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Rated 3 of 5 stars

I enjoyed Bruce M. Perrin’s informative novel, Mind in the Clouds. The premise of the novel follows a young man, straight from college to a career which involves assessing training materials and technology. His first big assignment is assessing the training coordinator position for a piloted drone that can also be unmanned and make decisions based on the software embedded in it. The author does well in explaining this new, burgeoning idea of unmanned drones that have the capability to engage in war-time activities without military approval (basically, it can “decide” a plan of attack on its own). The concept is a bit scary for the average reader because it raises questions of whether machines could potentially decide they don’t want to be overseen by humans and hatch a plan to destroy us for their own self-preservation. Many-a-movie has touched on this premise. The author definitely touches on this prospect throughout the entire book.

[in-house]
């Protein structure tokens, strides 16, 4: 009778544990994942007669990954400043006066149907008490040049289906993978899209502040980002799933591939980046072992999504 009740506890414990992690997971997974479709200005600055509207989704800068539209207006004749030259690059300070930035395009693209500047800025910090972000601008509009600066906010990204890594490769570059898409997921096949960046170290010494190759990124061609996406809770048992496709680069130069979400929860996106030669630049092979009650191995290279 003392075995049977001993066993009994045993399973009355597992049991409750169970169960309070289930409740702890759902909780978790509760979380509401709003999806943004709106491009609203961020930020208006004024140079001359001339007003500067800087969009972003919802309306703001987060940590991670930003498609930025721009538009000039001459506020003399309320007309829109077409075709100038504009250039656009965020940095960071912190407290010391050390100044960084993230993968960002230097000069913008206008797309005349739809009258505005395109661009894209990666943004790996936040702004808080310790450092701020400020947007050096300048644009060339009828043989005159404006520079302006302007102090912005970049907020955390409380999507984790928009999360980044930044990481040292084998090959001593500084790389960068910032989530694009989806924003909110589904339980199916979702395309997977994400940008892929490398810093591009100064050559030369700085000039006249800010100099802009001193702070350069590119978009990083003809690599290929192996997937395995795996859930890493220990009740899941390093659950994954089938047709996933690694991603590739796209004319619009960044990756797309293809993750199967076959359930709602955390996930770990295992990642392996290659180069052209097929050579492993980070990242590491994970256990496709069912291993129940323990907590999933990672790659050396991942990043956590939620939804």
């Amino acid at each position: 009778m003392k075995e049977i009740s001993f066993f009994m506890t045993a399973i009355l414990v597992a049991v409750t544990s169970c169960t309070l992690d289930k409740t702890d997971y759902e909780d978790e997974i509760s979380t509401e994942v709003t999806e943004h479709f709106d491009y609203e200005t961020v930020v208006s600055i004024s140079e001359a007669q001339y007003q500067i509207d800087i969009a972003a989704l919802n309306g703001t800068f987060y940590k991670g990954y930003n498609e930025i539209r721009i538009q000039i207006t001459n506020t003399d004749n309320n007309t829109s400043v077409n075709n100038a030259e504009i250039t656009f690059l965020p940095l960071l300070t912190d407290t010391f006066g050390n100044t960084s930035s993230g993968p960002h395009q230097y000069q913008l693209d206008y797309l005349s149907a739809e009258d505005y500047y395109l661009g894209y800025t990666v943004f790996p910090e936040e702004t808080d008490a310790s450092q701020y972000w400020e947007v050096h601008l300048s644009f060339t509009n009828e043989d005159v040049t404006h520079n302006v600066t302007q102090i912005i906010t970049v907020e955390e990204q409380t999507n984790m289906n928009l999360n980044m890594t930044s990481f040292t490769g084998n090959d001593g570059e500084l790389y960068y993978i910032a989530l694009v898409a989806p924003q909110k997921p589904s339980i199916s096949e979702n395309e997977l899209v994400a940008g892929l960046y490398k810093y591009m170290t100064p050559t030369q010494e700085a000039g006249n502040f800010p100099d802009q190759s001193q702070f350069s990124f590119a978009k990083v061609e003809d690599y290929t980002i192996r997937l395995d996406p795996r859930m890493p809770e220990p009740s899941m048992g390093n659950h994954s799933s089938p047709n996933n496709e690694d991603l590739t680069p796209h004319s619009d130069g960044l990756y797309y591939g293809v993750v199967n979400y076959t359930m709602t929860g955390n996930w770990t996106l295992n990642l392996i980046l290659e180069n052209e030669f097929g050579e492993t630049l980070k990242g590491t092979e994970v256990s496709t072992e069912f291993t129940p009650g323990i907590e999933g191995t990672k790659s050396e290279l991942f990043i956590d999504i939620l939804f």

I enjoyed the second half better than the first half of the novel because the first half was wrought with mundane details and conversations that didn’t add much to the plot or character development. At the end of the book, I am not sure whether I really liked the main character or any other for that matter. The romance could have been done without completely actually. This book is in the gray area that books can fall into where they stop becoming memorable and the characters just fade away into the book abyss. Albeit, the character development was not there, the interesting concept more than makes up for it. While being overly technical at times, the author forces knowledge into the readers head that is actually useful and interesting! I feel like I’ve learned a lot and can be the smart girl in the room when the conversation turns to drones and the implications of military use. Of course, I’ll leave out the fact that I received the information from a fictional source.

All in all, Perrin had a great “whodunit” at the end that had me intrigued yet lacked unpredictability. Encouraged for readers interested in technology based novels.

*This novel was sent by the author for an honest review.

Raging Book Reviews

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